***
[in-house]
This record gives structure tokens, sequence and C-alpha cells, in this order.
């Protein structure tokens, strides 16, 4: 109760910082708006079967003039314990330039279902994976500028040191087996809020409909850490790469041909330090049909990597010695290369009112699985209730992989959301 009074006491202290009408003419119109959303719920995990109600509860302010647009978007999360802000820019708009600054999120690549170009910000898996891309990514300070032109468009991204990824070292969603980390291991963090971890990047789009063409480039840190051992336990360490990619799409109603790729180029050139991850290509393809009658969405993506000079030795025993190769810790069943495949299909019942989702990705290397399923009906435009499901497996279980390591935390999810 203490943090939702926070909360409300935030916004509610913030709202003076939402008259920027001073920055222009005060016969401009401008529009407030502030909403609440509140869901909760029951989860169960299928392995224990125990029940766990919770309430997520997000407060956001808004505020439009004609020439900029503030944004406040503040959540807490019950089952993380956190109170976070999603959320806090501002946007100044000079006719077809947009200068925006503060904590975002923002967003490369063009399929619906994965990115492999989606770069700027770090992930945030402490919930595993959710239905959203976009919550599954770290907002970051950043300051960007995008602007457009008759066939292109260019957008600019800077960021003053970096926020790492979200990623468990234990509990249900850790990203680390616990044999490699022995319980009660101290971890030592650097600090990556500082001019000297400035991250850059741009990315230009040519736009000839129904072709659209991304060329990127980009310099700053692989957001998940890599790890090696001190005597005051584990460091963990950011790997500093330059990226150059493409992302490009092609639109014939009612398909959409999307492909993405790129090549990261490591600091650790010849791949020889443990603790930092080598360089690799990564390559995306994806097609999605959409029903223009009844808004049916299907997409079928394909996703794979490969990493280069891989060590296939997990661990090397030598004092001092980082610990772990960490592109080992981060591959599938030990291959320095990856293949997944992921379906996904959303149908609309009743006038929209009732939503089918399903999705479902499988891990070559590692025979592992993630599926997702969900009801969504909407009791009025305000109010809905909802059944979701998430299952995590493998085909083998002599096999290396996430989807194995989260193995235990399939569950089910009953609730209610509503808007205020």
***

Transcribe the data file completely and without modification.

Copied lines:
[in-house]
This record gives structure tokens, sequence and C-alpha cells, in this order.
């Protein structure tokens, strides 16, 4: 109760910082708006079967003039314990330039279902994976500028040191087996809020409909850490790469041909330090049909990597010695290369009112699985209730992989959301 009074006491202290009408003419119109959303719920995990109600509860302010647009978007999360802000820019708009600054999120690549170009910000898996891309990514300070032109468009991204990824070292969603980390291991963090971890990047789009063409480039840190051992336990360490990619799409109603790729180029050139991850290509393809009658969405993506000079030795025993190769810790069943495949299909019942989702990705290397399923009906435009499901497996279980390591935390999810 203490943090939702926070909360409300935030916004509610913030709202003076939402008259920027001073920055222009005060016969401009401008529009407030502030909403609440509140869901909760029951989860169960299928392995224990125990029940766990919770309430997520997000407060956001808004505020439009004609020439900029503030944004406040503040959540807490019950089952993380956190109170976070999603959320806090501002946007100044000079006719077809947009200068925006503060904590975002923002967003490369063009399929619906994965990115492999989606770069700027770090992930945030402490919930595993959710239905959203976009919550599954770290907002970051950043300051960007995008602007457009008759066939292109260019957008600019800077960021003053970096926020790492979200990623468990234990509990249900850790990203680390616990044999490699022995319980009660101290971890030592650097600090990556500082001019000297400035991250850059741009990315230009040519736009000839129904072709659209991304060329990127980009310099700053692989957001998940890599790890090696001190005597005051584990460091963990950011790997500093330059990226150059493409992302490009092609639109014939009612398909959409999307492909993405790129090549990261490591600091650790010849791949020889443990603790930092080598360089690799990564390559995306994806097609999605959409029903223009009844808004049916299907997409079928394909996703794979490969990493280069891989060590296939997990661990090397030598004092001092980082610990772990960490592109080992981060591959599938030990291959320095990856293949997944992921379906996904959303149908609309009743006038929209009732939503089918399903999705479902499988891990070559590692025979592992993630599926997702969900009801969504909407009791009025305000109010809905909802059944979701998430299952995590493998085909083998002599096999290396996430989807194995989260193995235990399939569950089910009953609730209610509503808007205020």